Subsequently, to even larger and more volatile mobs, Vollmer deifies Nick as a hero, slaughtered by “Judas” and “pig” assassins. On a summer night, with the temperature approaching 100 and windows open, Ernst hears the vile bombast, recognizes it as a resonance of Berlin 1933, emerges into the nocturnal street and climbs the speaker’s platform to verbally confront Vollmer, exposing the demagogue as a pathetic charlatan, a whimpering “gift from the sewers.” Ernst remembers that his contemporaries once thought the loud paranoia of a few hooligans could never bring madness to Germany, but they were wrong. With visceral determination, Ernst vows, “We can’t let it happen again.”
An enervated Vollmer is now alone in a space once shared with hundreds, until the shadowy figure again speaks. “Do not be weak; do not be sentimental and soft – kill the old Jew,” roars the mentor, “and the movement will surge and you, ‘Mr. Vollmer,’ its leader, will become ‘immortal.’” Vollmer challenges the shadowy figure to come forth from the darkness, and this time he does: Adolf Hitler steps forward. With this dramatic and unexpected epiphany, Vollmer, transformed into steel and will, snaps to a Nazi salute and then posthaste enters Ernst’s apartment and shoots him to death, but not before the old man warns his executioner, “You cannot kill an idea with a bullet.”
Investigating the mayhem, the police mortally wound a fleeing Vollmer, but the ending is unsettling, chilling. As a demonic Hitler stealthily moves on with calibrated resolution, the intense voice of Rod Serling intones, “Anyplace, everyplace, where there’s hate, where there’s prejudice, where there’s bigotry. He’s alive… Remember it when you hear a name called, a minority attacked, any blind, unreasoning assault on a people or any human being.”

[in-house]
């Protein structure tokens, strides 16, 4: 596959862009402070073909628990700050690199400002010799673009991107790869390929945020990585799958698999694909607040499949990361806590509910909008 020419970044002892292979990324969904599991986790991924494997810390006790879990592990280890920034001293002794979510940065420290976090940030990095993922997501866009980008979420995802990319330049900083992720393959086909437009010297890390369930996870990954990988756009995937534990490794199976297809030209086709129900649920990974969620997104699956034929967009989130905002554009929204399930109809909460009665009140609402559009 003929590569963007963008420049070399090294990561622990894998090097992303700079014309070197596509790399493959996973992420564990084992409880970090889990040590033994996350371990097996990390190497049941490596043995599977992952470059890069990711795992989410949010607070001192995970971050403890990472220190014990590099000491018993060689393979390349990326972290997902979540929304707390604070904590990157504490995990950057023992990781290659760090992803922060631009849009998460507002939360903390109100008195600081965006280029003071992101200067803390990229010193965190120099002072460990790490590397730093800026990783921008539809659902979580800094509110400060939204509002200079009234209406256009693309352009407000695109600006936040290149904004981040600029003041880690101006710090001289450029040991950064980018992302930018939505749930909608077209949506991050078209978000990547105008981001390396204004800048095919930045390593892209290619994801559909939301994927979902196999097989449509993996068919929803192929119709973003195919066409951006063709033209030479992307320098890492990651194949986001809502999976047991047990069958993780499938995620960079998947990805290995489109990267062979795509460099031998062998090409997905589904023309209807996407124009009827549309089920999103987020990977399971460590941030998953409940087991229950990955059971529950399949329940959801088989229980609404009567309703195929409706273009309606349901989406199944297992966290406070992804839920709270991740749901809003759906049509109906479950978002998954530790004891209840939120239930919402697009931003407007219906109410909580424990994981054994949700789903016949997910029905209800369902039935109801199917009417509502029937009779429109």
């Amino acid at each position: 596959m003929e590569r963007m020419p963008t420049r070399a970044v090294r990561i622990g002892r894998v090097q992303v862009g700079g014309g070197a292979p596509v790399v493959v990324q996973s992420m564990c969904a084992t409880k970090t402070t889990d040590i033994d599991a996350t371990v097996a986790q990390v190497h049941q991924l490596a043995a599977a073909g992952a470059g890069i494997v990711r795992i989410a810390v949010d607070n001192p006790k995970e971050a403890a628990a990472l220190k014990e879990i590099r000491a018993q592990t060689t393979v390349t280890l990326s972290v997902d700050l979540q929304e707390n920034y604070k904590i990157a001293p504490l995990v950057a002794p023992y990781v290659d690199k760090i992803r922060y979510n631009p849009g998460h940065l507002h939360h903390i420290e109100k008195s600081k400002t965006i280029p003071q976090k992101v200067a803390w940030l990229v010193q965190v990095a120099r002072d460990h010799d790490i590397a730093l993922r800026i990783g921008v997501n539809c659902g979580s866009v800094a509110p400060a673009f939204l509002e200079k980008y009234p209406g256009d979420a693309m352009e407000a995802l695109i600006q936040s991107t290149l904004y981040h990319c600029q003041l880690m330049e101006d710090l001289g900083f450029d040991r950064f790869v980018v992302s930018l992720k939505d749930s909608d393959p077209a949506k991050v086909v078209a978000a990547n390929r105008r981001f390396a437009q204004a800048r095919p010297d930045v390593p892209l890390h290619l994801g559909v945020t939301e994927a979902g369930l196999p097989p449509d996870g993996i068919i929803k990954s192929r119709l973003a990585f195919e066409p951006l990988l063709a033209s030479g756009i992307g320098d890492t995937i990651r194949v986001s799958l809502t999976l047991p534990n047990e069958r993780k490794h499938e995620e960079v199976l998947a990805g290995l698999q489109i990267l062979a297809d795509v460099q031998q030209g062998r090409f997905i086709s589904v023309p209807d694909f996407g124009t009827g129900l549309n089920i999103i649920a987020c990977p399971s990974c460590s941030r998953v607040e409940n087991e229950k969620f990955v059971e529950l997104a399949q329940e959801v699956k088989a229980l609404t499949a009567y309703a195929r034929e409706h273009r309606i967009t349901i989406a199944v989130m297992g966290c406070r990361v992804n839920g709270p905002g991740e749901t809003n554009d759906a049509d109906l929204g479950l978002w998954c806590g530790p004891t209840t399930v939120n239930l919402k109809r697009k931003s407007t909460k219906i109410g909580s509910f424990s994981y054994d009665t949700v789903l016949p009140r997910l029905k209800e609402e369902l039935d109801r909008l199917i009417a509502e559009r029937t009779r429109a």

Serling depicts the police favorably in “He’s Alive.” Beyond terminating Vollmer’s reign of terror, they demonstrate contempt for his racial and ethnic bigotry. One of the police officers is Black.
Hitler, presumably a suicide in 1945, would have been 73 years old when “He’s Alive” originally aired. Ten days before, on January 14, 1963, George Wallace, the defiant governor of Alabama, pledged, “Segregation now, segregation tomorrow, and segregation forever!” Rod Serling received more than 4,000 hate-mail messages in response to the episode. The 1960s would witness landmark civil rights victories but also endure demagoguery, polarization, race riots, assassination and conflict over the American journey. “He’s Alive” has a relevance to our own time. It is available for viewing on several streaming platforms.
Bill Simons is a professor of history at SUNY Oneonta, whose course offerings include sport and ethnic history. He is also the co-director of The Cooperstown Symposium on Baseball and American Culture, and served as a speaker for the New York Council on the Humanities.